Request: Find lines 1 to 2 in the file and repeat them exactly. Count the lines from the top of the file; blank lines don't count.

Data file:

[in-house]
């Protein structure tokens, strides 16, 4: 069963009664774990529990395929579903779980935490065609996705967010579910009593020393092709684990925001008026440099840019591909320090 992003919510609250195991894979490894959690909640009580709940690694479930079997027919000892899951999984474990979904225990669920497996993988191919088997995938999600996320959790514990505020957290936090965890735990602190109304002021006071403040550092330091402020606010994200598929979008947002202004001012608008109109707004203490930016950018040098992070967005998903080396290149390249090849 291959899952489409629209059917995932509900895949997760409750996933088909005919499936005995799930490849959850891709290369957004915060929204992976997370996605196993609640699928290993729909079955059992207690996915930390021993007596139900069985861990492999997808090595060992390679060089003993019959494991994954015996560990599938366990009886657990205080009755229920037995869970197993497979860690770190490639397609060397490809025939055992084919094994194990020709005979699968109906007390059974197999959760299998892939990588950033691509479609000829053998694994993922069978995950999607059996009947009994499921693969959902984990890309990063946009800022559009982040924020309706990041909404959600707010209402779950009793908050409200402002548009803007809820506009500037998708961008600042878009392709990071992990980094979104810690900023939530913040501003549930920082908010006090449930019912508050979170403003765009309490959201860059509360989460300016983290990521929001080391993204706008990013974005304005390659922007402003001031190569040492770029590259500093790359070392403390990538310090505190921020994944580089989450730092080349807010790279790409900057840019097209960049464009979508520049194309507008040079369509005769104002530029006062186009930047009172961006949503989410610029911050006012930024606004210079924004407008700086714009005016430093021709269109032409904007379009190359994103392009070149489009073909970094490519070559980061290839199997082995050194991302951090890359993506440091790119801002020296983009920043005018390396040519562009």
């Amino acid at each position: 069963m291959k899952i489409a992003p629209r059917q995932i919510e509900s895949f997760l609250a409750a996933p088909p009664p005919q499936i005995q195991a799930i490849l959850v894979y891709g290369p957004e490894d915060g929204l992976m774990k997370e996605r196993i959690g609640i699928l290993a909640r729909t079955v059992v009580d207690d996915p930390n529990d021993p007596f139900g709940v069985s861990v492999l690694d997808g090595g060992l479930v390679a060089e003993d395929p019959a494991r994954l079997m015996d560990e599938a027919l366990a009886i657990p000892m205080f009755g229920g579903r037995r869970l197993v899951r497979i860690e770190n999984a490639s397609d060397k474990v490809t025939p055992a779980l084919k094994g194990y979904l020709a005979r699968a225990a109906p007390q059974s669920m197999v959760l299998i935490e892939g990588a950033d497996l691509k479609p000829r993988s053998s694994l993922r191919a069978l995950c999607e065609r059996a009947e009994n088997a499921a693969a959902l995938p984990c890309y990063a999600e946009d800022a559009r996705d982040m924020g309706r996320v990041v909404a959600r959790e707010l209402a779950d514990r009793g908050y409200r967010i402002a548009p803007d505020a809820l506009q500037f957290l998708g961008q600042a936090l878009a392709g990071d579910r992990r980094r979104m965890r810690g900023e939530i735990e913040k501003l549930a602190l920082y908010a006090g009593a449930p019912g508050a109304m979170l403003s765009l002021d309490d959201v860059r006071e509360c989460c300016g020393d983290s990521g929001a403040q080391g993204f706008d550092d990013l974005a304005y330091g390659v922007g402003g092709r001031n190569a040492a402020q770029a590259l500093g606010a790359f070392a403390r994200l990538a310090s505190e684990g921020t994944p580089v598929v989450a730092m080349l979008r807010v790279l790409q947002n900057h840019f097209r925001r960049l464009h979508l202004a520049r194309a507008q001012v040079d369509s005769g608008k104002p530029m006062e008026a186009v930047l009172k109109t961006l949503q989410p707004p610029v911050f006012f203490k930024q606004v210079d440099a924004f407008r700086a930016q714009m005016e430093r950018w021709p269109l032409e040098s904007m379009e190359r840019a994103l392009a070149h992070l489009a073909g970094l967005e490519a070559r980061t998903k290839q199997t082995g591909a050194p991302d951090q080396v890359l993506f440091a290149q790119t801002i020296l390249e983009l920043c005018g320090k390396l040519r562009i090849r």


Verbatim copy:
[in-house]
């Protein structure tokens, strides 16, 4: 069963009664774990529990395929579903779980935490065609996705967010579910009593020393092709684990925001008026440099840019591909320090 992003919510609250195991894979490894959690909640009580709940690694479930079997027919000892899951999984474990979904225990669920497996993988191919088997995938999600996320959790514990505020957290936090965890735990602190109304002021006071403040550092330091402020606010994200598929979008947002202004001012608008109109707004203490930016950018040098992070967005998903080396290149390249090849 291959899952489409629209059917995932509900895949997760409750996933088909005919499936005995799930490849959850891709290369957004915060929204992976997370996605196993609640699928290993729909079955059992207690996915930390021993007596139900069985861990492999997808090595060992390679060089003993019959494991994954015996560990599938366990009886657990205080009755229920037995869970197993497979860690770190490639397609060397490809025939055992084919094994194990020709005979699968109906007390059974197999959760299998892939990588950033691509479609000829053998694994993922069978995950999607059996009947009994499921693969959902984990890309990063946009800022559009982040924020309706990041909404959600707010209402779950009793908050409200402002548009803007809820506009500037998708961008600042878009392709990071992990980094979104810690900023939530913040501003549930920082908010006090449930019912508050979170403003765009309490959201860059509360989460300016983290990521929001080391993204706008990013974005304005390659922007402003001031190569040492770029590259500093790359070392403390990538310090505190921020994944580089989450730092080349807010790279790409900057840019097209960049464009979508520049194309507008040079369509005769104002530029006062186009930047009172961006949503989410610029911050006012930024606004210079924004407008700086714009005016430093021709269109032409904007379009190359994103392009070149489009073909970094490519070559980061290839199997082995050194991302951090890359993506440091790119801002020296983009920043005018390396040519562009």